the land shall not be sold in perpetuity; for the land is mine; with me you are but aliens and tenants. Leviticus 3:23

While the people of Israel are ‘aliens and tenants’ on land that is owned by God, here Israel is also the vineyards and the ‘tenants’ or ‘vinedressers’ are the leaders. Jesus stands in a long prophetic line of criticizing the leaders of Israel (both political and religious) who have led the people away from the way of the LORD. One example of this is both Jeremiah 50: 6-7 and Ezekiel 34 criticizing the ‘shepherds’ who have led the sheep astray. The language that Jesus is using is understood by the chief priests, elders, Pharisees as well as the crowds who are present with him in the temple. The slaves of the ‘house master’ who come to collect the fruit in this parable and who invite to the banquet in the following parable are the prophets and messengers of God who have come to Israel and have often been abused or killed. Jesus tells this parable in Jerusalem, a city whose leaders have often not heeded the prophets when they came. The parables follow the question of the chief priests and the elders about the authority of Jesus to do these things, and now, in parable form, the answer is presented by his identification with the son of the ‘house master’ who the ‘house master’ believes the tenants will respect but whom they see as a hindrance to their continued control and possession of the fruit of the vineyard. The ‘house master’ has shown incredible forbearance with these recalcitrant tenants who have abused and killed his servants, but with the death of the son outside the vineyard the response of the ‘housemaster’ is given not by Jesus but by those he is speaking to.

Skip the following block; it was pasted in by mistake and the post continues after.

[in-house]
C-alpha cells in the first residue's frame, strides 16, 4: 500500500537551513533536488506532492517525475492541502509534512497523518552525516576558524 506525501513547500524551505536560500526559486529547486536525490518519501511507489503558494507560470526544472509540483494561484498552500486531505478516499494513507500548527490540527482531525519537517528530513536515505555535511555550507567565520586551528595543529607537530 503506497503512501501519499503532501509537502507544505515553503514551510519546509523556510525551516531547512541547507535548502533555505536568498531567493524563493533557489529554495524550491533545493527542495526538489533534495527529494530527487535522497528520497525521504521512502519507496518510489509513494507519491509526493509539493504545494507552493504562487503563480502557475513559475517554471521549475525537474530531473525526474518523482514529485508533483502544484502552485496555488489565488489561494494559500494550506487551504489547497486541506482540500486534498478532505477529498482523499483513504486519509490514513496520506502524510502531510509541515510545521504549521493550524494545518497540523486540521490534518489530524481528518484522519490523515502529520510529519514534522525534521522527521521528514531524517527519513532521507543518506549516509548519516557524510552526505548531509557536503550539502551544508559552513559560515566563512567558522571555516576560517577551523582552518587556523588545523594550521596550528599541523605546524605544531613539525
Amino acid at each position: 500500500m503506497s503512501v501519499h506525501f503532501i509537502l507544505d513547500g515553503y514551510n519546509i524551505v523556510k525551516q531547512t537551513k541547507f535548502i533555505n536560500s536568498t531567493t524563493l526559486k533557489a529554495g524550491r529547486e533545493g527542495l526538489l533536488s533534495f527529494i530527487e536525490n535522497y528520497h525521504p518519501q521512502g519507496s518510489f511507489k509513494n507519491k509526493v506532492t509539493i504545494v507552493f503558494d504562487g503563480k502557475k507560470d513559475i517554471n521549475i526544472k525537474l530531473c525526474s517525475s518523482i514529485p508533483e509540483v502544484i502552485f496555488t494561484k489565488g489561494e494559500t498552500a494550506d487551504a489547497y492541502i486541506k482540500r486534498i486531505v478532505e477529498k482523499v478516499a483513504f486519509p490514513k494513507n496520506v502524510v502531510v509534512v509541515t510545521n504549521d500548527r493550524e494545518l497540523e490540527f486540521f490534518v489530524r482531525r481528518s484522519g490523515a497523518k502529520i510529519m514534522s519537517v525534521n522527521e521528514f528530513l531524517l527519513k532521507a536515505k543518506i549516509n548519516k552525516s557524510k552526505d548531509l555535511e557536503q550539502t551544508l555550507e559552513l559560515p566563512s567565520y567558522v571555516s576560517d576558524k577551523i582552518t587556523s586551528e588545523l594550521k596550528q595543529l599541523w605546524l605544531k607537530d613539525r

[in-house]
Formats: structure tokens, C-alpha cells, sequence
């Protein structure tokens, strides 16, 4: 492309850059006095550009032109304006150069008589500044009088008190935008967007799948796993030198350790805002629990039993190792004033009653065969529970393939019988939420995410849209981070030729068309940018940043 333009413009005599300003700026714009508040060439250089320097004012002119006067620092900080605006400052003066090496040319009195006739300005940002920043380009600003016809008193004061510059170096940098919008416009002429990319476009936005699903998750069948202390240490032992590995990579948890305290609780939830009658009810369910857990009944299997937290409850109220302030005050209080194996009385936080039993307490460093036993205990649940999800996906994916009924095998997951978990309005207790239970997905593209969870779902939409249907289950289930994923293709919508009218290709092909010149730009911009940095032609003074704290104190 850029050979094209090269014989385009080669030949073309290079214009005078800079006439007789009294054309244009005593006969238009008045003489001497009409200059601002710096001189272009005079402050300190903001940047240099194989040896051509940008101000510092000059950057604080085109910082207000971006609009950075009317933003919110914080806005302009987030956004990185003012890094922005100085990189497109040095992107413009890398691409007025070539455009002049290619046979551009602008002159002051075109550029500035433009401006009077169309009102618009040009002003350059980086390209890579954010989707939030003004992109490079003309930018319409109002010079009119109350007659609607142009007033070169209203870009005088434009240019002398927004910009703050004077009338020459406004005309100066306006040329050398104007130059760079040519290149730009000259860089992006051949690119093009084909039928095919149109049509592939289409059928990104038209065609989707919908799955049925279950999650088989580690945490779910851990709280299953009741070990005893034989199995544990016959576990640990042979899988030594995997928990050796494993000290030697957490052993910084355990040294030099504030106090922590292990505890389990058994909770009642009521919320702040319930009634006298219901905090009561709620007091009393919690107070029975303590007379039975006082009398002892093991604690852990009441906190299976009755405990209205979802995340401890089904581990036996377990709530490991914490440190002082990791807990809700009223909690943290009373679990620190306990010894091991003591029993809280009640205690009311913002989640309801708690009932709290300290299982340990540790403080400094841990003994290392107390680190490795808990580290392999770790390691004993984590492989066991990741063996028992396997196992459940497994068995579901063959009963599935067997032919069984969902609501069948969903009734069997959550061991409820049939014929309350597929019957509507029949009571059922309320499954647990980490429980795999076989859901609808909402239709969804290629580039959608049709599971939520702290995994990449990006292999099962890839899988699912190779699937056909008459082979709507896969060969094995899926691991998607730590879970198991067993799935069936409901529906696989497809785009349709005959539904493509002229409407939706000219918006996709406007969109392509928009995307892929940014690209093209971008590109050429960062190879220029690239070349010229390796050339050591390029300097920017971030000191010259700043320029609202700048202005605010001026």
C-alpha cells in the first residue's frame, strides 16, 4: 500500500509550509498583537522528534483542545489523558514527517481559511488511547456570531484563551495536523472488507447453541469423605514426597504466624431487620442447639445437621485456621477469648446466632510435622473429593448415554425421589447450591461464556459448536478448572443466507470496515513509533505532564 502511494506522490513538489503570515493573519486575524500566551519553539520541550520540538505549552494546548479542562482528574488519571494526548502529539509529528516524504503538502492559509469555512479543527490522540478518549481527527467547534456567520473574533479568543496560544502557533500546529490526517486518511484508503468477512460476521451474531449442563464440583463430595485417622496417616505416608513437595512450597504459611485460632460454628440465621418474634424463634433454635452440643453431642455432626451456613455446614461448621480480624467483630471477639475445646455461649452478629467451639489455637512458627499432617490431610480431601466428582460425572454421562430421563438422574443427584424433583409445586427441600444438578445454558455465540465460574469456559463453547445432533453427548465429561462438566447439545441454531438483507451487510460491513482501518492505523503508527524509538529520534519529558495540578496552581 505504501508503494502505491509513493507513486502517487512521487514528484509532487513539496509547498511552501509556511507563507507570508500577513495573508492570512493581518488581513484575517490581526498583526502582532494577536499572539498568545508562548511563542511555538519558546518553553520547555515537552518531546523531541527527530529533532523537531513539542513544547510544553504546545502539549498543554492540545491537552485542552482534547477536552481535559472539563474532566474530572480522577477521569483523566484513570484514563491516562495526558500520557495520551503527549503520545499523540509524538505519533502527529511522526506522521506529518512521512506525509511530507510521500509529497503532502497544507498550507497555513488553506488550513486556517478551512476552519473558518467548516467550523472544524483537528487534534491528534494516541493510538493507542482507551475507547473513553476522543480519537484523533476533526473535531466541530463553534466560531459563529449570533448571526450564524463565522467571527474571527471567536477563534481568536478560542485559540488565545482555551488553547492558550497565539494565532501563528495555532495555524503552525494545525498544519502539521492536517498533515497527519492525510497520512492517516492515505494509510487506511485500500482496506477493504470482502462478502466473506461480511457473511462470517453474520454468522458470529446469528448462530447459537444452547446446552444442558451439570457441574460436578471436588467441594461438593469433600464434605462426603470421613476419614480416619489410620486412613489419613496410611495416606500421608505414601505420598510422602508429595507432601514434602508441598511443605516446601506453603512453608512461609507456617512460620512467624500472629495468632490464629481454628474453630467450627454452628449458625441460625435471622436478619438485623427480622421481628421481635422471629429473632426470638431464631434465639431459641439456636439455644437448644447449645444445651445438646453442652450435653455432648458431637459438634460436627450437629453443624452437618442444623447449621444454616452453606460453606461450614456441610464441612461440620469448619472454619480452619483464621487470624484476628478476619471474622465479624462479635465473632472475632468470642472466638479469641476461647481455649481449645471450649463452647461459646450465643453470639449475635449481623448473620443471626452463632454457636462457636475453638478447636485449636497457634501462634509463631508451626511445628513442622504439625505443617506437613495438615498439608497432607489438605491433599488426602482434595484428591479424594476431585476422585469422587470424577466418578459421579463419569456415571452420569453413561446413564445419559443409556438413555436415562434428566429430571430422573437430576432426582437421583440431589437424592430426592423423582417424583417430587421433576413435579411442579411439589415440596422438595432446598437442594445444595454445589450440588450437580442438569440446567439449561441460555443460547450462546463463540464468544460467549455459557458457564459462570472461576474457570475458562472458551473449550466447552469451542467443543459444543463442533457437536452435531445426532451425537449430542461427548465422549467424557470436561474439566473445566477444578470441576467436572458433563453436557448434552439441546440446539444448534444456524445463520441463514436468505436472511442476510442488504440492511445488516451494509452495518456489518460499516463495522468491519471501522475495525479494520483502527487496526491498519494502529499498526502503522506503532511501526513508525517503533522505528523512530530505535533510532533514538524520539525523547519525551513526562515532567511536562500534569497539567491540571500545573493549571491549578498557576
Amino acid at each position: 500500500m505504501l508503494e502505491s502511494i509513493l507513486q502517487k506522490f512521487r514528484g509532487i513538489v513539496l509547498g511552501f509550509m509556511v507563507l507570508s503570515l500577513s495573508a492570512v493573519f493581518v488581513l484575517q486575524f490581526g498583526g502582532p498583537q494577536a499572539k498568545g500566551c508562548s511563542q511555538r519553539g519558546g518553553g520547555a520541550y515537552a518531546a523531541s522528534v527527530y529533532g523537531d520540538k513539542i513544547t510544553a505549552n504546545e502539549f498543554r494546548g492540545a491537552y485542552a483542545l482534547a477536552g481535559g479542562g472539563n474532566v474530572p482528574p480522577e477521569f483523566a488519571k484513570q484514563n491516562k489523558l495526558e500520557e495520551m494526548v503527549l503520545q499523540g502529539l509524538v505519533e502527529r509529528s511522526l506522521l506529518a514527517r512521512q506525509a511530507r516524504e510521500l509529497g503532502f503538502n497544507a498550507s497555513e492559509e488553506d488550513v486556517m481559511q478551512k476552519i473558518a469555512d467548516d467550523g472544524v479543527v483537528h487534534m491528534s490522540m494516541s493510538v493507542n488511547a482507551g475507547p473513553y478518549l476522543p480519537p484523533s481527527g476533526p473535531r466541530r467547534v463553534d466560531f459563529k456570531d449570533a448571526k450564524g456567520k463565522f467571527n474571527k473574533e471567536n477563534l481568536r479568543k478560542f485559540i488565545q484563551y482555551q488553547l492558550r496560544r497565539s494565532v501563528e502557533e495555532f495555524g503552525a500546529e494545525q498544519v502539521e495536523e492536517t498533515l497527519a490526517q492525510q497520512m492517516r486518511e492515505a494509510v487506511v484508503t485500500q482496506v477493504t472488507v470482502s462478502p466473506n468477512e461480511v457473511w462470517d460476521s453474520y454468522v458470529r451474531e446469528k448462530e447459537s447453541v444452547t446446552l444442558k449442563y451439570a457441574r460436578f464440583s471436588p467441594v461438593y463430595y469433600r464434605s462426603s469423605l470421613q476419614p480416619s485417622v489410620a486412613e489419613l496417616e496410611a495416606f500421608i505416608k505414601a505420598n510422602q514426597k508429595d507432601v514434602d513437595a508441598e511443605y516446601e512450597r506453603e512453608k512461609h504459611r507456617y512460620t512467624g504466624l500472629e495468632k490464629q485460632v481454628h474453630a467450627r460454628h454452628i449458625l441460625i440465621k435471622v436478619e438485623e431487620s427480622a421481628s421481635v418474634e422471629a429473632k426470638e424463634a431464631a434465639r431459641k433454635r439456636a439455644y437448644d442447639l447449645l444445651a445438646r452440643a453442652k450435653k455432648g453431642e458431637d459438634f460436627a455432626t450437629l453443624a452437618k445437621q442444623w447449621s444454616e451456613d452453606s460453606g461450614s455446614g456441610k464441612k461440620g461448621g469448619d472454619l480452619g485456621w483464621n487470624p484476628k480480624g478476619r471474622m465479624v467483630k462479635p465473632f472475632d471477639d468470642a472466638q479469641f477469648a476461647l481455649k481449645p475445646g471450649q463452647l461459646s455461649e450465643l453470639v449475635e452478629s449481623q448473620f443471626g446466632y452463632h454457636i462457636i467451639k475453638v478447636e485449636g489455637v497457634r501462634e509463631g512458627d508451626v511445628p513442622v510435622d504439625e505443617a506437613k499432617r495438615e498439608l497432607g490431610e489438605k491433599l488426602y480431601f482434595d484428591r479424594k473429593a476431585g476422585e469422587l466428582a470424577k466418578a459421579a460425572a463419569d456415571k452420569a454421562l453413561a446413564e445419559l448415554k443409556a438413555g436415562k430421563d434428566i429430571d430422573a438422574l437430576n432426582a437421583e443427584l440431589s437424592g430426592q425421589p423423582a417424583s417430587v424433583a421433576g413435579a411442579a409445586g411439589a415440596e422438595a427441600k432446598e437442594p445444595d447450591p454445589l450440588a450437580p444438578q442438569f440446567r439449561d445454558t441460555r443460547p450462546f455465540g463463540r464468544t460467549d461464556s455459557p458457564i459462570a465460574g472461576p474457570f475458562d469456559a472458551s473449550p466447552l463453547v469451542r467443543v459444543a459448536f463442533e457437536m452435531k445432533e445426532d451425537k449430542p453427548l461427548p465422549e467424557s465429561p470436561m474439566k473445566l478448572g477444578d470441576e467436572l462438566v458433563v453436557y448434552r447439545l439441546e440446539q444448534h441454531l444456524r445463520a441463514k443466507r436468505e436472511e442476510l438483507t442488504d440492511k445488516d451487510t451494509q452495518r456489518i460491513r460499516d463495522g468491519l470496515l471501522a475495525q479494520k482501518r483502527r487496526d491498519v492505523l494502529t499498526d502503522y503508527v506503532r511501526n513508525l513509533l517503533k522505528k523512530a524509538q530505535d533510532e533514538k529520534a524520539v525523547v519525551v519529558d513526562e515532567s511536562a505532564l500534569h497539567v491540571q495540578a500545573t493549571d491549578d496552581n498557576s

Irony is at work in the scene as these religious leaders call for the condemnation of the ‘tenants’ speaking their own condemnation, much like the scene where king David condemns the man in the prophet Nathan’s telling only to be told, “You are the man!” (2 Sam. 12:1-15) Yet, for David there was repentance and mourning after his condemnation but for these leaders their desire is to remove this pesky prophet. Instead of being righteous who are “like trees planted by streams of water, who yield their fruit in its season”(Psalm 1:3) they find themselves in the place of the wicked who “will not stand in the judgment,”(Psalm 1:5) Throughout scriptures the desire of God is for repentance, just like the ‘house master’ who continues to send slaves for the harvest even when they have been met with hostility in the past. Just as the religious leaders were unable to acknowledge God’s work in the ministry of John the Baptist, they remain unable to acknowledge their positions as ‘tenants’ before the son.

Jesus’ quotation of Psalm 118:22 changes the metaphor from tenants and slaves/sons/’housemaster’ to builders and cornerstones, but the central point remains the same. The leaders are charged with rejecting that which is central, and while they have been a stumbling block preventing others from recognizing the kingdom of heaven’s work in their midst, now they will stumble over this stone they rejected. The chief priests and the Pharisees, now introduced to the Jerusalem narrative, perceive that they are the targets of these words, but they are constrained by fear of the crowds who have gathered around Jesus.

Although this has often been used to support a reading where Israel is bypassed for the Gentiles, that is not the intent of Matthew. In the parable it is not Israel, the vineyard, who is replaced, but rather the leaders, the tenants. While, ironically, they can realize they are the focus of Jesus’ parables, they also speak their own judgment. If, like most scholars believe, that Matthew is written after the war with Rome in 66-73 CE it is apparent that Matthew understands the destruction of Jerusalem and the temple by Rome in 70 as a part of God’s judgment on these leaders who have not produced the fruits of the vineyard. But the ‘house master’ is seeking better sons to work in the vineyard, better tenants to produce the fruits at the appointed time, and as we will soon see in the final parable those who respond to the summons to the long awaited great banquet.